Schäfer, Jurgen. “John Minsheu: Scholar or Charlatan?” Renaissance Quarterly 26.1 (1973): 23-35.

Warren, Jonathan. “Reflections of an Electronic Scribe.” Early Modern Literary Studies [Special Issue] 1 (1997).

Williams, Franklin B. “Scholarly Publication in Shakespeare’s Day: A Leading Case.” Joseph Quincy Adams Memorial Studies, ed. J. G. MacManaway et. al. Washington D.C.: Folger Shakespeare Library, 1948. 755-73.

“Rare” Books in the Bookstacks?

This post is a follow-up to a photograph I tweeted a couple days ago, and will give me space to respond to a few comments. While browsing the stacks at Northwestern this weekend to get a sense of the editorial history of plays by Francis Beaumont and John Fletcher, I came across this item:

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This book is more than 250 years old. It contains the first and second of ten volumes in The Works of Beaumont and Fletcher, edited by Lewis Theobald, Thomas Seward, and Thomas Sympson. Both were released in 1750 in London for Jacob and Richard Tonson as well as for S. Draper. The Tonson family was renowned for its London bookselling business during the seventeenth and eighteenth centuries, and is especially famous for its relationships with Milton and Dryden. The first volume contains A King and No King, which some critics have pegged as a royalist play (along with the 1647 Beaumont and Fletcher folio more generally), so one might wonder about this editorial project’s appearance sixteen years before the American Revolution. That’s meant to be suggestive; with a few very noteworthy exceptions (Margreta De Grazia’s Shakespeare Verbatim perhaps foremost among these), the study of eighteenth-century editions of Renaissance dramatic texts has received relatively little study. As Jeffrey Masten stated recently in a seminar, it’s usually all about the first editions, and this attitude overlooks chances to study the various contexts in which texts are re-printed and re-read.

John Vincler wondered about the binding on this Beaumont and Fletcher. “It’s that they are often in 50 yo library bindings that is most unfortunate. I always wonder about prev. binding,” he tweeted. So do I. This volume fortunately does not have a library binding (by Heckman or any other similar company), and it’s worthwhile to note that the first two volumes of the series are bound together. The spine is fairly ornate and features some gold-tooled lettering.

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The binding seems roughly contemporary with the leaves, and a clue on a flyleaf indicates who the binder is:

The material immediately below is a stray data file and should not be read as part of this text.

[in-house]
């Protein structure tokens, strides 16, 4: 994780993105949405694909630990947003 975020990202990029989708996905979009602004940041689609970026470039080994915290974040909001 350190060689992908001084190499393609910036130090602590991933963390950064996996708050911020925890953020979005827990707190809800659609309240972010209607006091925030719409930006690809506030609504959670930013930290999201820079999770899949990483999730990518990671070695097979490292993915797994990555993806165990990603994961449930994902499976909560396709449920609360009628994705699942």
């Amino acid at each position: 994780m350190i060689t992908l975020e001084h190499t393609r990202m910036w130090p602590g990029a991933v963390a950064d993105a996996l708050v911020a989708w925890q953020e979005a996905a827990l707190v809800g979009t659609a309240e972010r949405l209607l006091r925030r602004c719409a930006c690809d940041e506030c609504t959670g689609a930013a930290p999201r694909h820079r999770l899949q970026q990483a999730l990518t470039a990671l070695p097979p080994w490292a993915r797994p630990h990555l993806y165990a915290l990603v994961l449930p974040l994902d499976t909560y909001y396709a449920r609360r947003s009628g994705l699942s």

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I’m occupied by another project right now, so I’m probably not going to follow through on this lead, although some hasty googling showed me that James MacKenzie was a London bookbinder working roughly in our period here.

Some take-aways. I’ve seen handpress-era books in the stacks before, so discovering this book this volume wasn’t a total surprise to me. I do think this is an unusual find, however, and it’s proof that you don’t always need to go to a Special Collections reading room to conduct research on specimens of early printing (it’s often essential, though, and I’m a dedicated advocate). I’m keeping the book at my open carrel for now. It’s not an emergency that a book this old is exposed to students’  sometimes-unruly reading habits (I’m reminded of an anecdote of William Empson, who had to purchase a new copy of Marlowe’s Doctor Faustus for the London Library after smearing it with toast and jam while reading*). John Overholt, curator of early modern books and manuscripts at Harvard’s Houghton Library, tweeted that if he found a book like this in the stacks he would probably send it to remote storage, “but it’s probably fine in the stacks too.” Ben Pauley likewise recognized the space-“rarity” ratio in many Special Collections to be problematic. In his words, “Can’t save ’em all.” No, we can’t – but we should be keenly aware of the significant number of old books (in period bindings) in the stacks that are becoming older – and possibly “rarer” (?) – with each passing year. Of course, this means there’s a lot of work to do from literary scholars, historians, bibliographers, and librarians.

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* In William Sherman, Used Books: Marking Readers in Renaissance England (Philadelphia: U of Penn. Press, 2008), 155.